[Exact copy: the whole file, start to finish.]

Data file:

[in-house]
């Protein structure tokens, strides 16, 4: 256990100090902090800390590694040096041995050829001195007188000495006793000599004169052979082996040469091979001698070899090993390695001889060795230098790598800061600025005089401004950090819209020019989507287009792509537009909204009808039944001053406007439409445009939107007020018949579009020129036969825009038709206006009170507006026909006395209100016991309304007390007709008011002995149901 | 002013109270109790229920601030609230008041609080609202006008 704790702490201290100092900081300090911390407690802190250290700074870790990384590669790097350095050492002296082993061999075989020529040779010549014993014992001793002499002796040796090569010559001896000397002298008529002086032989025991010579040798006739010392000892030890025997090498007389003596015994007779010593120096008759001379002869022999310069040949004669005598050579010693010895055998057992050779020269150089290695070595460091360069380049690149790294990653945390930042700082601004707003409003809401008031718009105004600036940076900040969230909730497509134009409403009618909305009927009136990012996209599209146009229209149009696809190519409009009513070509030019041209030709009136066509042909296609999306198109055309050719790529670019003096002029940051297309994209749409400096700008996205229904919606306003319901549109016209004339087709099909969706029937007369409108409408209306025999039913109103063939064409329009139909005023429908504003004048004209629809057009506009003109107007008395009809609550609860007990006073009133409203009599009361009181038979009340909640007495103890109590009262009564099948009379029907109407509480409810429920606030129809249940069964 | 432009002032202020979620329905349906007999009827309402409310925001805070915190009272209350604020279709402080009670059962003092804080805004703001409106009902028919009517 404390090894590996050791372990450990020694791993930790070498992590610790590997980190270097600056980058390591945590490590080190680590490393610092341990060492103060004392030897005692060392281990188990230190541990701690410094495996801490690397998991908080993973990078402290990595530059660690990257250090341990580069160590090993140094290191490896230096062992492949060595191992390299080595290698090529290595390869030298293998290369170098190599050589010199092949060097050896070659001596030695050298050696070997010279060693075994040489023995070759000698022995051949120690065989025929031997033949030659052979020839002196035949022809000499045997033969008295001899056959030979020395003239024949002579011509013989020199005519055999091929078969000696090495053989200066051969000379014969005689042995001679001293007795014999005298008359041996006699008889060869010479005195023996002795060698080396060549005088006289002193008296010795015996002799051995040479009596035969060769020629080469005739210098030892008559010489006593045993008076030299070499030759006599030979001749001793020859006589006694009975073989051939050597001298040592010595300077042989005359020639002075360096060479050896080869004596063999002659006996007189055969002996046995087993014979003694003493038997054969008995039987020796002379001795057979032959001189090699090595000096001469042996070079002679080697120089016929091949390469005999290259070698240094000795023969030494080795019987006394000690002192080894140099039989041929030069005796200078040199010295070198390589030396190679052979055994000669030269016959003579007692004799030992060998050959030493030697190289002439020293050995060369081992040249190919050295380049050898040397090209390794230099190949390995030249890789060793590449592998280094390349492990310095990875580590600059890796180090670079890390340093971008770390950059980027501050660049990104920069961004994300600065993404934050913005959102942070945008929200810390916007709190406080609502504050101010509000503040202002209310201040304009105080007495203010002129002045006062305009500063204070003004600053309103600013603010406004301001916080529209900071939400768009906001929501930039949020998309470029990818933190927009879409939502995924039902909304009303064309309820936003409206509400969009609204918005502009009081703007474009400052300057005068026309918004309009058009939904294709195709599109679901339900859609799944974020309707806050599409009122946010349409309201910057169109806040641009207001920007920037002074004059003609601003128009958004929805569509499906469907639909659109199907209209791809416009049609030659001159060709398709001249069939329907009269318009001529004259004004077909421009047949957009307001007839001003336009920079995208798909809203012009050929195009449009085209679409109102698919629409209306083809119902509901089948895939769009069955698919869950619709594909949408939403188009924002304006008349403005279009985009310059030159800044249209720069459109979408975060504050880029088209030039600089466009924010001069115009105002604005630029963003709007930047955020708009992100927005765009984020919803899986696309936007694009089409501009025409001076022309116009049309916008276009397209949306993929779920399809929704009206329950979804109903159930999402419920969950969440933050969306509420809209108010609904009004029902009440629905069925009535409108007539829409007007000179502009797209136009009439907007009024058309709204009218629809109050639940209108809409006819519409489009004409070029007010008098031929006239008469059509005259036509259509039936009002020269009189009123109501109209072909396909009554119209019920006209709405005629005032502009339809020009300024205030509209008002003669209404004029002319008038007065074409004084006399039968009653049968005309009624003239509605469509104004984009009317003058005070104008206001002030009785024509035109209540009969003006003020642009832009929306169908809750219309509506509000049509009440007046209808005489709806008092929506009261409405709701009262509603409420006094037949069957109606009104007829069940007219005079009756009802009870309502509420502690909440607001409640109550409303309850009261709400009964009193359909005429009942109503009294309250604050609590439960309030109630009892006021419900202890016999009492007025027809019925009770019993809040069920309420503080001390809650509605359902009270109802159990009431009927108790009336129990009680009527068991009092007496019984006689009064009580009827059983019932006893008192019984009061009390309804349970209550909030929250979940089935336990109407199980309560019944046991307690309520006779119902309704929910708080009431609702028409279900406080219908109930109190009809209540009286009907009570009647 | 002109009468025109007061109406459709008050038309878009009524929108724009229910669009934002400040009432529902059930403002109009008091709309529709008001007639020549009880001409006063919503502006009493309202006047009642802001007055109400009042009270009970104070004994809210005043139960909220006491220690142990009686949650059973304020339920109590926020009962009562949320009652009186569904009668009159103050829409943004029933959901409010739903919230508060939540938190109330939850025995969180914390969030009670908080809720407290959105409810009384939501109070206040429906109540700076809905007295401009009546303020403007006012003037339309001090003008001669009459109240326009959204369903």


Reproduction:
[in-house]
């Protein structure tokens, strides 16, 4: 256990100090902090800390590694040096041995050829001195007188000495006793000599004169052979082996040469091979001698070899090993390695001889060795230098790598800061600025005089401004950090819209020019989507287009792509537009909204009808039944001053406007439409445009939107007020018949579009020129036969825009038709206006009170507006026909006395209100016991309304007390007709008011002995149901 | 002013109270109790229920601030609230008041609080609202006008 704790702490201290100092900081300090911390407690802190250290700074870790990384590669790097350095050492002296082993061999075989020529040779010549014993014992001793002499002796040796090569010559001896000397002298008529002086032989025991010579040798006739010392000892030890025997090498007389003596015994007779010593120096008759001379002869022999310069040949004669005598050579010693010895055998057992050779020269150089290695070595460091360069380049690149790294990653945390930042700082601004707003409003809401008031718009105004600036940076900040969230909730497509134009409403009618909305009927009136990012996209599209146009229209149009696809190519409009009513070509030019041209030709009136066509042909296609999306198109055309050719790529670019003096002029940051297309994209749409400096700008996205229904919606306003319901549109016209004339087709099909969706029937007369409108409408209306025999039913109103063939064409329009139909005023429908504003004048004209629809057009506009003109107007008395009809609550609860007990006073009133409203009599009361009181038979009340909640007495103890109590009262009564099948009379029907109407509480409810429920606030129809249940069964 | 432009002032202020979620329905349906007999009827309402409310925001805070915190009272209350604020279709402080009670059962003092804080805004703001409106009902028919009517 404390090894590996050791372990450990020694791993930790070498992590610790590997980190270097600056980058390591945590490590080190680590490393610092341990060492103060004392030897005692060392281990188990230190541990701690410094495996801490690397998991908080993973990078402290990595530059660690990257250090341990580069160590090993140094290191490896230096062992492949060595191992390299080595290698090529290595390869030298293998290369170098190599050589010199092949060097050896070659001596030695050298050696070997010279060693075994040489023995070759000698022995051949120690065989025929031997033949030659052979020839002196035949022809000499045997033969008295001899056959030979020395003239024949002579011509013989020199005519055999091929078969000696090495053989200066051969000379014969005689042995001679001293007795014999005298008359041996006699008889060869010479005195023996002795060698080396060549005088006289002193008296010795015996002799051995040479009596035969060769020629080469005739210098030892008559010489006593045993008076030299070499030759006599030979001749001793020859006589006694009975073989051939050597001298040592010595300077042989005359020639002075360096060479050896080869004596063999002659006996007189055969002996046995087993014979003694003493038997054969008995039987020796002379001795057979032959001189090699090595000096001469042996070079002679080697120089016929091949390469005999290259070698240094000795023969030494080795019987006394000690002192080894140099039989041929030069005796200078040199010295070198390589030396190679052979055994000669030269016959003579007692004799030992060998050959030493030697190289002439020293050995060369081992040249190919050295380049050898040397090209390794230099190949390995030249890789060793590449592998280094390349492990310095990875580590600059890796180090670079890390340093971008770390950059980027501050660049990104920069961004994300600065993404934050913005959102942070945008929200810390916007709190406080609502504050101010509000503040202002209310201040304009105080007495203010002129002045006062305009500063204070003004600053309103600013603010406004301001916080529209900071939400768009906001929501930039949020998309470029990818933190927009879409939502995924039902909304009303064309309820936003409206509400969009609204918005502009009081703007474009400052300057005068026309918004309009058009939904294709195709599109679901339900859609799944974020309707806050599409009122946010349409309201910057169109806040641009207001920007920037002074004059003609601003128009958004929805569509499906469907639909659109199907209209791809416009049609030659001159060709398709001249069939329907009269318009001529004259004004077909421009047949957009307001007839001003336009920079995208798909809203012009050929195009449009085209679409109102698919629409209306083809119902509901089948895939769009069955698919869950619709594909949408939403188009924002304006008349403005279009985009310059030159800044249209720069459109979408975060504050880029088209030039600089466009924010001069115009105002604005630029963003709007930047955020708009992100927005765009984020919803899986696309936007694009089409501009025409001076022309116009049309916008276009397209949306993929779920399809929704009206329950979804109903159930999402419920969950969440933050969306509420809209108010609904009004029902009440629905069925009535409108007539829409007007000179502009797209136009009439907007009024058309709204009218629809109050639940209108809409006819519409489009004409070029007010008098031929006239008469059509005259036509259509039936009002020269009189009123109501109209072909396909009554119209019920006209709405005629005032502009339809020009300024205030509209008002003669209404004029002319008038007065074409004084006399039968009653049968005309009624003239509605469509104004984009009317003058005070104008206001002030009785024509035109209540009969003006003020642009832009929306169908809750219309509506509000049509009440007046209808005489709806008092929506009261409405709701009262509603409420006094037949069957109606009104007829069940007219005079009756009802009870309502509420502690909440607001409640109550409303309850009261709400009964009193359909005429009942109503009294309250604050609590439960309030109630009892006021419900202890016999009492007025027809019925009770019993809040069920309420503080001390809650509605359902009270109802159990009431009927108790009336129990009680009527068991009092007496019984006689009064009580009827059983019932006893008192019984009061009390309804349970209550909030929250979940089935336990109407199980309560019944046991307690309520006779119902309704929910708080009431609702028409279900406080219908109930109190009809209540009286009907009570009647 | 002109009468025109007061109406459709008050038309878009009524929108724009229910669009934002400040009432529902059930403002109009008091709309529709008001007639020549009880001409006063919503502006009493309202006047009642802001007055109400009042009270009970104070004994809210005043139960909220006491220690142990009686949650059973304020339920109590926020009962009562949320009652009186569904009668009159103050829409943004029933959901409010739903919230508060939540938190109330939850025995969180914390969030009670908080809720407290959105409810009384939501109070206040429906109540700076809905007295401009009546303020403007006012003037339309001090003008001669009459109240326009959204369903």